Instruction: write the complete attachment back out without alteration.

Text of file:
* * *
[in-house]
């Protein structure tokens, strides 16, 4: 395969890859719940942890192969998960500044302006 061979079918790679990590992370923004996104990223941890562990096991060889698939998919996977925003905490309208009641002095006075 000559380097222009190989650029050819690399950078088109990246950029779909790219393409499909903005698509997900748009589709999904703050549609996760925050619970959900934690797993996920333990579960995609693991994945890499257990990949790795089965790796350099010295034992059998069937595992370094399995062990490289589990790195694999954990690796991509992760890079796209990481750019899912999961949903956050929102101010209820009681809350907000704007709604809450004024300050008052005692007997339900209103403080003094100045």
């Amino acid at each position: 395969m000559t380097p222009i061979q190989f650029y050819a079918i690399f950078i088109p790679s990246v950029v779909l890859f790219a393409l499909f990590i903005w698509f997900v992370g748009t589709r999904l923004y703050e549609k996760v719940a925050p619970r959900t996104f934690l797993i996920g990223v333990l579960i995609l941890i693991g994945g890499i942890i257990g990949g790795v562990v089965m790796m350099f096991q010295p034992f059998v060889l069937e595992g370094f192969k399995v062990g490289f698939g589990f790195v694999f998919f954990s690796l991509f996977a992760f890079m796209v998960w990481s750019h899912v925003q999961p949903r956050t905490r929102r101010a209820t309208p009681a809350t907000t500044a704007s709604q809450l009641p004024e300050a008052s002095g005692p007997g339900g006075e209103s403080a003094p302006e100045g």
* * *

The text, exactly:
[in-house]
């Protein structure tokens, strides 16, 4: 395969890859719940942890192969998960500044302006 061979079918790679990590992370923004996104990223941890562990096991060889698939998919996977925003905490309208009641002095006075 000559380097222009190989650029050819690399950078088109990246950029779909790219393409499909903005698509997900748009589709999904703050549609996760925050619970959900934690797993996920333990579960995609693991994945890499257990990949790795089965790796350099010295034992059998069937595992370094399995062990490289589990790195694999954990690796991509992760890079796209990481750019899912999961949903956050929102101010209820009681809350907000704007709604809450004024300050008052005692007997339900209103403080003094100045």
């Amino acid at each position: 395969m000559t380097p222009i061979q190989f650029y050819a079918i690399f950078i088109p790679s990246v950029v779909l890859f790219a393409l499909f990590i903005w698509f997900v992370g748009t589709r999904l923004y703050e549609k996760v719940a925050p619970r959900t996104f934690l797993i996920g990223v333990l579960i995609l941890i693991g994945g890499i942890i257990g990949g790795v562990v089965m790796m350099f096991q010295p034992f059998v060889l069937e595992g370094f192969k399995v062990g490289f698939g589990f790195v694999f998919f954990s690796l991509f996977a992760f890079m796209v998960w990481s750019h899912v925003q999961p949903r956050t905490r929102r101010a209820t309208p009681a809350t907000t500044a704007s709604q809450l009641p004024e300050a008052s002095g005692p007997g339900g006075e209103s403080a003094p302006e100045g």